Ribble have added a new model to their acclaimed road bike line-up with the Ribble Endurance Ti Disc.
As the name suggests, the new bike features a titanium frame with dropped stays and a full carbon fork, in what Ribble say is a "modern day road-focused endurance machine."
"We've built upon our successful Endurance range creating and hand-crafting the Endurance Ti - a machine that devours the big miles," said Ribble's Head of Product Jamie Burrow.
"Stiff, light and responsive it screams to be ridden fast and far - seamlessly fusing the exemplary feel and performance of a high-end racing bike with a versatile geometry and the fatigue-reducing qualities of titanium.
"With its infinitely comfortable ride feel, sleek looks and cutting-edge design features it is the perfect choice for the endurance rider looking for the perfect life-long companion to tackle the rigours of today's roads and expand their road riding horizons."
Design features of the new bike include a custom profiled and tapered triple butted 3AL/2.5V Titanium frame with brushed finish detailing completed with a classic chrome head badge.
Brake and gear cables are internally routed through frame and fork for a clean look. The frame is for disc brakes only, and compatible with mechanical or electronic groupsets.
Ribble say the dropped seatstay geometry "adds compliance by reducing the rear triangle, resulting in enhanced lateral stiffness for ultimate handling precision and optimal power transfer."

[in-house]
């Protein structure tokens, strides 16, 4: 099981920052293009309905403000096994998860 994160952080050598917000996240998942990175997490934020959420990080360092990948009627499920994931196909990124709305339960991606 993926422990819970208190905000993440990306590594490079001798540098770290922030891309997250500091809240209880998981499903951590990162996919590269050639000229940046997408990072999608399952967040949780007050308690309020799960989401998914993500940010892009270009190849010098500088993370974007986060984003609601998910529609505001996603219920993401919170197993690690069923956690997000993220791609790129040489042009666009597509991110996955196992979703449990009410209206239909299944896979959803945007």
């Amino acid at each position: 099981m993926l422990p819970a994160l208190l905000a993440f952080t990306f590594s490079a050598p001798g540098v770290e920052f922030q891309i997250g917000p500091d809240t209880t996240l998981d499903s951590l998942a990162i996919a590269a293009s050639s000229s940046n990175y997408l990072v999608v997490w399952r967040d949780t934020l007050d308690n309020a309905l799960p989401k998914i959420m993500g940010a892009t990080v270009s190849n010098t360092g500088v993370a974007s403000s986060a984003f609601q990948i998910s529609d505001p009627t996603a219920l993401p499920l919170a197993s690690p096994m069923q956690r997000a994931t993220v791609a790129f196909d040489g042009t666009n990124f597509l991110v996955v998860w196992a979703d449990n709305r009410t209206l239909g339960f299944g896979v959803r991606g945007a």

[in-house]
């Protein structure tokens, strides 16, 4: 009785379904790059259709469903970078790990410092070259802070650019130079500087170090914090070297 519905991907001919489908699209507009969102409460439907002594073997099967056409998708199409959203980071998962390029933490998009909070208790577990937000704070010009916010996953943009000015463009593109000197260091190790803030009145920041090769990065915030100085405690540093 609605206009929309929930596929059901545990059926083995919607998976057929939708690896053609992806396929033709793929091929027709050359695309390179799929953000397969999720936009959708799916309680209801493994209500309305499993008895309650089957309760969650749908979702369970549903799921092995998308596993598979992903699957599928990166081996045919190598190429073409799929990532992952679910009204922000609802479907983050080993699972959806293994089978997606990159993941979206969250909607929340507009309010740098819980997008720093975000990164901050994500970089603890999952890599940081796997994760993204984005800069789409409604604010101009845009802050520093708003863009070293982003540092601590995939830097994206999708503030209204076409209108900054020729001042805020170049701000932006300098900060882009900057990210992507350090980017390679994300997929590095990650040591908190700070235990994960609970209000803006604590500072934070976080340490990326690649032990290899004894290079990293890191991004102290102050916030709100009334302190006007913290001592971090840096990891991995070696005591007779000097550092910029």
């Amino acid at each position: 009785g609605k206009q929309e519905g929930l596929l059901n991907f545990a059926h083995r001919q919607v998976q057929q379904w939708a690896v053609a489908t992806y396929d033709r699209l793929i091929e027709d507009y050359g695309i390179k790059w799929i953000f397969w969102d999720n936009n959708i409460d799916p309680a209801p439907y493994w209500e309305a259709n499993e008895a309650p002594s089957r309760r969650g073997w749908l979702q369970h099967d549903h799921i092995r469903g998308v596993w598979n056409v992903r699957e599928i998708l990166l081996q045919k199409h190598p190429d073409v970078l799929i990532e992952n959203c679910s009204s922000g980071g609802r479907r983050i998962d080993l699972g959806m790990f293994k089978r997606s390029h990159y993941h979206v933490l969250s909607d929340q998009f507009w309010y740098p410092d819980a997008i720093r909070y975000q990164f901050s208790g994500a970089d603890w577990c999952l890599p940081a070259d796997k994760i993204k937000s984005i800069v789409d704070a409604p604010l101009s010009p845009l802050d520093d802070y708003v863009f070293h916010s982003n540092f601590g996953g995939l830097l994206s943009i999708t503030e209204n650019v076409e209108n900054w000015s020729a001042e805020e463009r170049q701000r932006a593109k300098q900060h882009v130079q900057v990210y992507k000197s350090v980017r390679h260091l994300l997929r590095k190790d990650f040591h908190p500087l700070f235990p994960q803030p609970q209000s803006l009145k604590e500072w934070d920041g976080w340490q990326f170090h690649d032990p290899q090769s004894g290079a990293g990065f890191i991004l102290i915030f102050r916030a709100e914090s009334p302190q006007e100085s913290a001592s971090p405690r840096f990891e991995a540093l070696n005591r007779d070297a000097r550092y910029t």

The Ribble Endurance Ti Disc comes in a choice of three suggested builds - Sport with Shimano 105 at £2,299, Enthusiast with Shimano Ultegra at £3,299 and the Pro with Shimano Ultegra Di2 at £4,299. Or, you can choose your own spec by using their online BikeBuilder tool.
The Endurance Ti is available to pre-order now with shipping expected in mid June.
Find out more at www.ribblecycles.co.uk.
Ribble Endurance Ti vs CGR Ti
If you're wondering how the new bike compares to the Ribble CGR Ti we reviewed last year, there are a few differences.
The new Endurance Ti has a slightly more aggressive, racier geometry with longer reach and lower stack. The frame and forks have also shed around 300g, with Ribble claiming a frame weight of 1600g for a size medium plus 470g for the forks. That's pretty impressive, and should put a sub-8kg build within reach.
The lighter weight and tighter geometry comes at the expense of tyre clearance. Whereas the CGR Ti can take up to 40mm tyres without a problem, the Endurance Ti is approved for tyres up to 32mm.
This is comparable to fast endurance bikes like the Bianchi Infinito CV disc. It's certainly plenty of space for wider road tyres, and our guess is you could squeeze a set of cyclocross tyres in there too for some light gravel/off-road action.
The Endurance Ti has a considerably shorter wheelbase than the CGR Ti, which should result in nippier handling and a more sprightly feel on the road.
It's not rated for rack-mounted panniers, but with most bike packers tending towards frame and seatpost-mounted bags these days we can see the Endurance Ti being a popular choice for multi-day, fast paced touring.
We loved the ride feel and versatility of the CGR Ti, so if we get a chance to test the new Endurance Ti we'll be sure to post a review comparing the two.